He knew that, at most, he had five seconds left to live, one one-thousand, two one-thousand, the gun barrel pointing at his face like a scolding finger, three Mississippi, four Mississippi, the hired assassin Ricardo’s grip tightening on the trigger, five white elephants, six white elephants, and then a bright blast of light as he wondered which was really the most accurate way to count five seconds.
There was no question about it, my computer was locked up like a crazy aunt in a dark, secluded attic, or like the brakes on my ’73 Chevy Impala on a rainy day when my wife is driving the kids to origami lessons and is running late because Isaiah, my son, made a fuss at the last minute and refused to be put into his car seat.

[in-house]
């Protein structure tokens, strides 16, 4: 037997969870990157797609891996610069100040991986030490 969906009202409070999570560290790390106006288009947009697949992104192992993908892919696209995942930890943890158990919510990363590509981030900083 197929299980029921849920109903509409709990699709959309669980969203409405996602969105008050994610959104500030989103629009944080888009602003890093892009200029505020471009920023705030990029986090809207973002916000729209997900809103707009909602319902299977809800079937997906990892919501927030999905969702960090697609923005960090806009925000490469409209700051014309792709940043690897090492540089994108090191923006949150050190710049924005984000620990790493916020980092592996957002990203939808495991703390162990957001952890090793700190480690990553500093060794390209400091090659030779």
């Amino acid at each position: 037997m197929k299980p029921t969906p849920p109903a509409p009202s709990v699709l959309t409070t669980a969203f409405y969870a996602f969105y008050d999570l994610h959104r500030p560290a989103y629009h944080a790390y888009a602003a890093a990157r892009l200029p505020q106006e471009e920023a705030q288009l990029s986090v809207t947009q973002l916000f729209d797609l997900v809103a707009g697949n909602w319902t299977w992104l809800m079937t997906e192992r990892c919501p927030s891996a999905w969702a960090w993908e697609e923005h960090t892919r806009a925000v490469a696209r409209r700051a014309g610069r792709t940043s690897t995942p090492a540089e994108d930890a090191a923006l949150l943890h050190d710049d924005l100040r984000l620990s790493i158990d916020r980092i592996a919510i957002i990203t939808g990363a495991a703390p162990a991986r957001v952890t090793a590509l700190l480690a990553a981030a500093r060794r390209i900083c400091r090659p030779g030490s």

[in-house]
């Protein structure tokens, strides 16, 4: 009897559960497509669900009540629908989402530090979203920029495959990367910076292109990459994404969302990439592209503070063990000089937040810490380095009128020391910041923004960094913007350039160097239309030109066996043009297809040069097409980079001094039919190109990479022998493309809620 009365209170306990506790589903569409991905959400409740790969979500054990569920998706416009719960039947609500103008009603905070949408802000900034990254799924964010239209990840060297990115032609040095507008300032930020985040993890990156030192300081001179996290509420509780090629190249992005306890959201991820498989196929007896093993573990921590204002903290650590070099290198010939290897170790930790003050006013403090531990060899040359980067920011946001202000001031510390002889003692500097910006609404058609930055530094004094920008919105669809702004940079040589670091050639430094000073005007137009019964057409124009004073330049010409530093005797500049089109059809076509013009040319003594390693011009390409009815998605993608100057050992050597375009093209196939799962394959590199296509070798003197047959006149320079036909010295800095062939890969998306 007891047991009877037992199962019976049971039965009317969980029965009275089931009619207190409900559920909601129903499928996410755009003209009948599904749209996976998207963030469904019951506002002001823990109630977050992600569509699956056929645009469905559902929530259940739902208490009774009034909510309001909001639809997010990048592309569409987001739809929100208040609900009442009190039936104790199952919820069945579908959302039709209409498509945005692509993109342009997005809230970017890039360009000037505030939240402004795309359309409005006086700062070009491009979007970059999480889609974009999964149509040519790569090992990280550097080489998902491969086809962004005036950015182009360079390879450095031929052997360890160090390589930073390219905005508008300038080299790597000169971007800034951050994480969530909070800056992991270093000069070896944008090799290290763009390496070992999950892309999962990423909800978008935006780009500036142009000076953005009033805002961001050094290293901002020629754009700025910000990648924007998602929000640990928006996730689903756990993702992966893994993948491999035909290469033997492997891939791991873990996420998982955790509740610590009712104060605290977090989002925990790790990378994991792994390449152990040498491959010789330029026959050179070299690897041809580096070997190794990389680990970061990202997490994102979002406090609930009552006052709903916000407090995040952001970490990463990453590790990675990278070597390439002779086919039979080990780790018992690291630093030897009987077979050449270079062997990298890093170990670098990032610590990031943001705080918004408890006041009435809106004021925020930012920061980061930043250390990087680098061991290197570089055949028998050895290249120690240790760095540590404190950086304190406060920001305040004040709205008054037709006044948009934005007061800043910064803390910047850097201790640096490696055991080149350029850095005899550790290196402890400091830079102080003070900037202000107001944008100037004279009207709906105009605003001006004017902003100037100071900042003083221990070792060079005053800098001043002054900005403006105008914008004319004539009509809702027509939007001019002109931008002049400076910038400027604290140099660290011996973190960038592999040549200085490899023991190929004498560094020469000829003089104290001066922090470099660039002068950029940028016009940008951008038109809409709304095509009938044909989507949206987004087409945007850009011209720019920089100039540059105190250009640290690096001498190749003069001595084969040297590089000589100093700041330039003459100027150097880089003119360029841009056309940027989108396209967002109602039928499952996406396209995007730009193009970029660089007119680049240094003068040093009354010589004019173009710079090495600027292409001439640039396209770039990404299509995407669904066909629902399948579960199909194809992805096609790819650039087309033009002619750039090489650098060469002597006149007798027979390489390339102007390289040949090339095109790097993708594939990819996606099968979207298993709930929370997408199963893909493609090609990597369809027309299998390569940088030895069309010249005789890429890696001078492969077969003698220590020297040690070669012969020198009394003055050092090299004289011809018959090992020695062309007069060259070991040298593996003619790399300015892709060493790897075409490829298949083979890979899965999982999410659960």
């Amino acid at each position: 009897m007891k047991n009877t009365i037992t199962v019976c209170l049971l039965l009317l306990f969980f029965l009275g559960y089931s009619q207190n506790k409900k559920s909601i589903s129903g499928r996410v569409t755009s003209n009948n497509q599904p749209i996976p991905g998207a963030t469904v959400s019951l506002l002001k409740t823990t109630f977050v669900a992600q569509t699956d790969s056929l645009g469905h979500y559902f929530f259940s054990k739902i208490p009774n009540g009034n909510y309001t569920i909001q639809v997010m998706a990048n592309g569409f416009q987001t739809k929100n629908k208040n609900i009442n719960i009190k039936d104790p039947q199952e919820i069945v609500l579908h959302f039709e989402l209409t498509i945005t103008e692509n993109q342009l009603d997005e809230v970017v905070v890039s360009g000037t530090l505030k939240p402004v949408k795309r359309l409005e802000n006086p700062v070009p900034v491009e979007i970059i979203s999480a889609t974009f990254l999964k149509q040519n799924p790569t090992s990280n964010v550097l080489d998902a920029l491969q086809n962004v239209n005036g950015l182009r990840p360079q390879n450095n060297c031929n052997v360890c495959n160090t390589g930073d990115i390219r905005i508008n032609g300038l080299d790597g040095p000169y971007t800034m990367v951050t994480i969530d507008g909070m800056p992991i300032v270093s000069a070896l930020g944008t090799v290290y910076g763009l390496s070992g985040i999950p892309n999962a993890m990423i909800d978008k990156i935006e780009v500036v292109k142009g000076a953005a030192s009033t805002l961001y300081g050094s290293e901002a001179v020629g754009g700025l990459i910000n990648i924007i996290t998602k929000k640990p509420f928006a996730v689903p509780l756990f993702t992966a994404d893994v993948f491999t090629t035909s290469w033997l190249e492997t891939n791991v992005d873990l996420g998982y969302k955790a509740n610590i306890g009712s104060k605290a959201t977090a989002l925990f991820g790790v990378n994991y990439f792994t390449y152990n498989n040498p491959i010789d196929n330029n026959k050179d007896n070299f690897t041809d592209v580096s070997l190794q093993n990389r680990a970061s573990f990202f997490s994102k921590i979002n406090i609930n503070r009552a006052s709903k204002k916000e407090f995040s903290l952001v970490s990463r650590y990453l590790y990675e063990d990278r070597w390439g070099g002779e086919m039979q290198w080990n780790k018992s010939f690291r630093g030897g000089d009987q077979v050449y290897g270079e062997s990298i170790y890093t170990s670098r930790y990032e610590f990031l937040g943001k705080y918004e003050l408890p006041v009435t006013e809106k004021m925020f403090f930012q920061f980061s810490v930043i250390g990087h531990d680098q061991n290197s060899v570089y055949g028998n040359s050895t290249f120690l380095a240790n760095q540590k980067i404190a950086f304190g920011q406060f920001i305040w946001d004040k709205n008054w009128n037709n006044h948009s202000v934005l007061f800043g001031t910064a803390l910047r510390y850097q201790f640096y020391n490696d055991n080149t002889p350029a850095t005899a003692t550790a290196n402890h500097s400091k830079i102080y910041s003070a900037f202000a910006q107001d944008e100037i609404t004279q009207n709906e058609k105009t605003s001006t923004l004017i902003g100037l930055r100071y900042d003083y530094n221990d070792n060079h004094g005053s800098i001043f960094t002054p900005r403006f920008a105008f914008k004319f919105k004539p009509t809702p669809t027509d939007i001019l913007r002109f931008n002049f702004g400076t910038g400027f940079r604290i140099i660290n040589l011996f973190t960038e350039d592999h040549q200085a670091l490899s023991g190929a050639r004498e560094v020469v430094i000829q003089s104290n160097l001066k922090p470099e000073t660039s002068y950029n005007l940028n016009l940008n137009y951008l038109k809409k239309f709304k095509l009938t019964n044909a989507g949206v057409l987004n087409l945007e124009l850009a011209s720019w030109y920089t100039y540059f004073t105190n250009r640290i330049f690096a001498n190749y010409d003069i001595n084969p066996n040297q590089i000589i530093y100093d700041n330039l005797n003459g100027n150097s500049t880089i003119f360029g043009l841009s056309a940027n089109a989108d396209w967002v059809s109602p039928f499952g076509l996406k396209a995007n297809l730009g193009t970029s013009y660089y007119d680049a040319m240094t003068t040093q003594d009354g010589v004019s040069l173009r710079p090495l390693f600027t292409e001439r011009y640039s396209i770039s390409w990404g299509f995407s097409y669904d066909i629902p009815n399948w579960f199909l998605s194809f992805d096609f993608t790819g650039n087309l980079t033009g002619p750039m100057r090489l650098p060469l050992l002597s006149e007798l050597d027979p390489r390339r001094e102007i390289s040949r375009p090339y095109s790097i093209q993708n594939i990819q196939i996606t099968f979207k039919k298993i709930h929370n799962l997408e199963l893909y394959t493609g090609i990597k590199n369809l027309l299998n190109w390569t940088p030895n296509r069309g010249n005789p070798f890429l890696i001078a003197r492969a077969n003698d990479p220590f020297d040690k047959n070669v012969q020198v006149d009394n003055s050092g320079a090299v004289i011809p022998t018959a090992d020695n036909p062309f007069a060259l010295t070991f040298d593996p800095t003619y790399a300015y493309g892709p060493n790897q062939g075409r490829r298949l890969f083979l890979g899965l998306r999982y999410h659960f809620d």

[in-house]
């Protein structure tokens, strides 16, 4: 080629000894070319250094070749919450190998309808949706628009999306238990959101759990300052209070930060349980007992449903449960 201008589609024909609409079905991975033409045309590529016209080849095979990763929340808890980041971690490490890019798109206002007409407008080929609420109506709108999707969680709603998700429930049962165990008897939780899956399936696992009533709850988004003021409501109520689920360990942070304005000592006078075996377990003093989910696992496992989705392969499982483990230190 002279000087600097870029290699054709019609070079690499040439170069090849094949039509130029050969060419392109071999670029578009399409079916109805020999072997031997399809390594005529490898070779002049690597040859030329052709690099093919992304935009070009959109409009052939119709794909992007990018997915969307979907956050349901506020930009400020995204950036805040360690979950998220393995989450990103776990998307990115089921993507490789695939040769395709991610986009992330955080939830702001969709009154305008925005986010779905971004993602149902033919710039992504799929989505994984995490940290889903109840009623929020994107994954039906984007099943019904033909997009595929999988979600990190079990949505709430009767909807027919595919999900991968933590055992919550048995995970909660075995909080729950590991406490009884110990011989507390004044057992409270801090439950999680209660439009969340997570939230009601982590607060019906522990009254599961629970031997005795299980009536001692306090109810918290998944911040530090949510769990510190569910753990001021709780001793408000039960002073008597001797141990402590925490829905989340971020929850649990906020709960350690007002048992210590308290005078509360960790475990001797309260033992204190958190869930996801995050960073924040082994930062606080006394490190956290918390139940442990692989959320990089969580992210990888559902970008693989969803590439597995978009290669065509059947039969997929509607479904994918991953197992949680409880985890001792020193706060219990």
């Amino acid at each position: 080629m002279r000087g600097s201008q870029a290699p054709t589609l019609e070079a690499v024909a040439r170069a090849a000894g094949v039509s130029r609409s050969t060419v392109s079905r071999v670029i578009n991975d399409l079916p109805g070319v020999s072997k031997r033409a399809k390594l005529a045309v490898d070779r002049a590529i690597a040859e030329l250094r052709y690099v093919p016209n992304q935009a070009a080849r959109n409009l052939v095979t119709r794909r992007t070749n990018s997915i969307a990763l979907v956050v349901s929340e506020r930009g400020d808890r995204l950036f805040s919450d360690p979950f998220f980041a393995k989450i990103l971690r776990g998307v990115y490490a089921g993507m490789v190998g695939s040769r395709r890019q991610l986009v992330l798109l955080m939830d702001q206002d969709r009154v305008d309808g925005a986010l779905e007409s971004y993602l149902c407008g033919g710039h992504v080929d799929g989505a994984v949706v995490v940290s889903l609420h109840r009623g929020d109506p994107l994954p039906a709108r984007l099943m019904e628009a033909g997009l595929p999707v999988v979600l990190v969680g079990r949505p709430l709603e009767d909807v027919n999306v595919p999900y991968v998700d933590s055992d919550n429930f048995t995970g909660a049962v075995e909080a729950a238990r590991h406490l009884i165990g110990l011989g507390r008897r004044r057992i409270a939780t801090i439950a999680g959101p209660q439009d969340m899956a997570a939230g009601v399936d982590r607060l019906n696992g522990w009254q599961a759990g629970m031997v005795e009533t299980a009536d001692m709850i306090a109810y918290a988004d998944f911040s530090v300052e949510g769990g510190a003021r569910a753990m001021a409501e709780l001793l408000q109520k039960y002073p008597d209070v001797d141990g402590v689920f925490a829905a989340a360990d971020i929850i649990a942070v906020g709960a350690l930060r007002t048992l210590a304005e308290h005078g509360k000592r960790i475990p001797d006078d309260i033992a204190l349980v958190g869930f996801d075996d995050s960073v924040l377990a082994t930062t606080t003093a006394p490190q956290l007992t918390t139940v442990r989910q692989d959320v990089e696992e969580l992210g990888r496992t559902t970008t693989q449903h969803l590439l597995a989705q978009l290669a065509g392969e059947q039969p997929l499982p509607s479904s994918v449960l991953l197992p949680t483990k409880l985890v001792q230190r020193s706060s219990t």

The sun rose over the horizon like a great big radioactive baby’s head with a bad sunburn but then again it might just have been that Lisa was always cranky this early in the morning.
She lay next to him that night, regretting sleeping with another while they were broken up, knowing she had done nothing wrong but feeling vaguely unclean, like freshly washed, once-folded laundry that has been shoved off the bed onto the floor and slept on by the dog.
The ballerina stood on point, her toes curled like shrimp, not deep-fried shrimp because, as brittle as they are, they would have cracked under the pressure, but tender ebi-kind-of-shrimp, pink and luscious as a Tokyo sunset, wondering if her lover was in the Ginza, wooing the geisha with eyes reminiscent of roe, which she liked better than ebi anyway.